A NEW strategy to tackle the ongoing issue of stray horses in the city is being sought by local councillors who claim that the current plan which costs over €300,000 a year is not working.
Limerick City Council spends more than any other local authority on dealing with stray and abandoned horses. Unwanted horses cost the Council €307,000 last year and €361,000 in 2011. These costs include the impounding of animals and their disposal if unclaimed.
Cork-based company Four Seasons Promotion Limited, trading as ACS, are contracted by Limerick City Council to seize stray horses. City councillors are now calling for a local company to be sourced for this contract. The local authority is currently being charged for “aborted” trips by the Cork company where no animal is seized; in many cases they have simply moved on by the time ACS arrive in Limerick.
Cllr John Gilligan said the control of stray horses was a serious problem that was not being tackled at all.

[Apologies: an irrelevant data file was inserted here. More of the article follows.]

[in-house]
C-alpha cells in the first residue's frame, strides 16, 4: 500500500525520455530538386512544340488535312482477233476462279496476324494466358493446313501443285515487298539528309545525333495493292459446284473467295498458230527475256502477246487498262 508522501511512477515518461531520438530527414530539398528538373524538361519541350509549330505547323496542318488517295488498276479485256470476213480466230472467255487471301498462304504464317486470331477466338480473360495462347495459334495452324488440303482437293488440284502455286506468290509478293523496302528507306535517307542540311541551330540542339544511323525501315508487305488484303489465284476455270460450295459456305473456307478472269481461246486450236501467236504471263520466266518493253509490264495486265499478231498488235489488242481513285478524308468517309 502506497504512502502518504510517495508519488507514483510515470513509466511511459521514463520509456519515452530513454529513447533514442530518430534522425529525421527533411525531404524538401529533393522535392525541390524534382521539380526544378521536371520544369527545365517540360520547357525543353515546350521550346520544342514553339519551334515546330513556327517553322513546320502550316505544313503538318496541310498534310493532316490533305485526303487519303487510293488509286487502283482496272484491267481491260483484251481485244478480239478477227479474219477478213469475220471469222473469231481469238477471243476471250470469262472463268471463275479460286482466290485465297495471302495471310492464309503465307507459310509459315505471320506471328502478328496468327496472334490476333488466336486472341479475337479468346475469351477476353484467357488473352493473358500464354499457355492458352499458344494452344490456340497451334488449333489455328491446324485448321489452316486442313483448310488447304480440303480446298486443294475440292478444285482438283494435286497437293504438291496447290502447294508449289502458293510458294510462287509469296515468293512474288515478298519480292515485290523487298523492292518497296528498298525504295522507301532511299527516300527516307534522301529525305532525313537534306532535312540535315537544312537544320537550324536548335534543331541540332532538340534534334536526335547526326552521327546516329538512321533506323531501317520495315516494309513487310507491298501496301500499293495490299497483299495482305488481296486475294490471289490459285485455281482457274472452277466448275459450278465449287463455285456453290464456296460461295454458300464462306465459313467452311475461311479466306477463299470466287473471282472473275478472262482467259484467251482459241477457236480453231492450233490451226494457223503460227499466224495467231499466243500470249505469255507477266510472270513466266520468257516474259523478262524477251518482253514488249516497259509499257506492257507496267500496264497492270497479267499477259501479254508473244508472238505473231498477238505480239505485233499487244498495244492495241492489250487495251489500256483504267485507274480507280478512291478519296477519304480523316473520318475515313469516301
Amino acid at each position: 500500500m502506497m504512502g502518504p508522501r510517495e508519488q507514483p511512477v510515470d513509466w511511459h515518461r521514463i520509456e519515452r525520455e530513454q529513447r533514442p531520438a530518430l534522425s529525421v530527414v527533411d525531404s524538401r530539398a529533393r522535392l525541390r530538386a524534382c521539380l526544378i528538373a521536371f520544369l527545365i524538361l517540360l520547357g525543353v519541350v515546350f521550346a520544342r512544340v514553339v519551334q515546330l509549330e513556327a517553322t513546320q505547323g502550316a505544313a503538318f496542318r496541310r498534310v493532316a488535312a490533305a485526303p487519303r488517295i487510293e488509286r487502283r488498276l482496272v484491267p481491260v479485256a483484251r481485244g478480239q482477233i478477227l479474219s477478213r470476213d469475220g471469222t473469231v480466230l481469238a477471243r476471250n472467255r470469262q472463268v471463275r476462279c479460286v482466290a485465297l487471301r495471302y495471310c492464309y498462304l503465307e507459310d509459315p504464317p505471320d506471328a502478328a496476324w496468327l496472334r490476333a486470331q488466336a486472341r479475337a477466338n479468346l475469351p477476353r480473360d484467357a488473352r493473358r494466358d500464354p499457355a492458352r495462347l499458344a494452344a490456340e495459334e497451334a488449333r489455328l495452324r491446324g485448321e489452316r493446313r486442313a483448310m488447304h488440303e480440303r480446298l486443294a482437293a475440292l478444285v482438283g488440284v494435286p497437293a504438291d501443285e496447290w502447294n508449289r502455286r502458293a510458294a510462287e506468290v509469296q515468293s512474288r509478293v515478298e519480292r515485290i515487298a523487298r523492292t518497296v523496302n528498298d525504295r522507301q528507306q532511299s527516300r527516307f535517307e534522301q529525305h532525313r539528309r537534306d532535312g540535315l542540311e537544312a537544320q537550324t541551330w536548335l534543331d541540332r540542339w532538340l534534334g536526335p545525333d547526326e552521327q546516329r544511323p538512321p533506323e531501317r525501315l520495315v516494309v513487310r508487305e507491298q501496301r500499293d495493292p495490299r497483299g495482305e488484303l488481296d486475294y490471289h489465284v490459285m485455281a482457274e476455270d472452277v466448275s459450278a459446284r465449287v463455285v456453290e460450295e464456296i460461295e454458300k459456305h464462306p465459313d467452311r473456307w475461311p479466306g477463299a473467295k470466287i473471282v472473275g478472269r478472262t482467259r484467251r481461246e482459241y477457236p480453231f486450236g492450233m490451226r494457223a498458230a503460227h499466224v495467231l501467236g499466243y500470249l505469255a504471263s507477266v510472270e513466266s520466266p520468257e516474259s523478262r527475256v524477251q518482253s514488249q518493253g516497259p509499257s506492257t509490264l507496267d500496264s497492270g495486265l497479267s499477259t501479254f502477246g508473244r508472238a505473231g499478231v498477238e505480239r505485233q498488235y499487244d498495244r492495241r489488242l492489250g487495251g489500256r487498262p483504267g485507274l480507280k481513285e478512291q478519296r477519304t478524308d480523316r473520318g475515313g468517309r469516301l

“We spend more time talking about horses than people down here. I’m on the council 20 odd years and we’re talking about it that long. The problem is not getting any better and I would ask senior members of City Council to take a look at this issue to see what can be done,” he said.
Cllr Joe Leddin said he had just received a call before the meeting from Prospect United about stray horses destroying the pitches at Caledonian Park.
“The control of horses is constantly on the agenda.There is a huge number of aborted trips where animals have disappeared and we’re still being charged for these trips. I ask the director to take a look at this and the possibility of a company being sourced locally for the collection of horses,” he said.
Stating that the current situation was completely ridiculous, Cllr Diarmuid Scully called on the council to come up with a control policy for stray and abandoned horses that works.
“What kind of insanity are we locked into? What we’ve been doing is insane and it’s just burning tax payers money. It’s a complete and utter disaster,” he added.
Cllr Michael Hourigan said reports that the Limerick local authority spends the most on dealing with the issue, makes the Council look “ridiculous”.
Cllr Tom Shortt said it was time for a fresh approach to the issue.
“This problem is not going away. We need to work with people and not follow a law and order approach,” he said.
City Manager Conn Murray said he recognised how serious this issue was and undertook to assign the appropriate body to review it.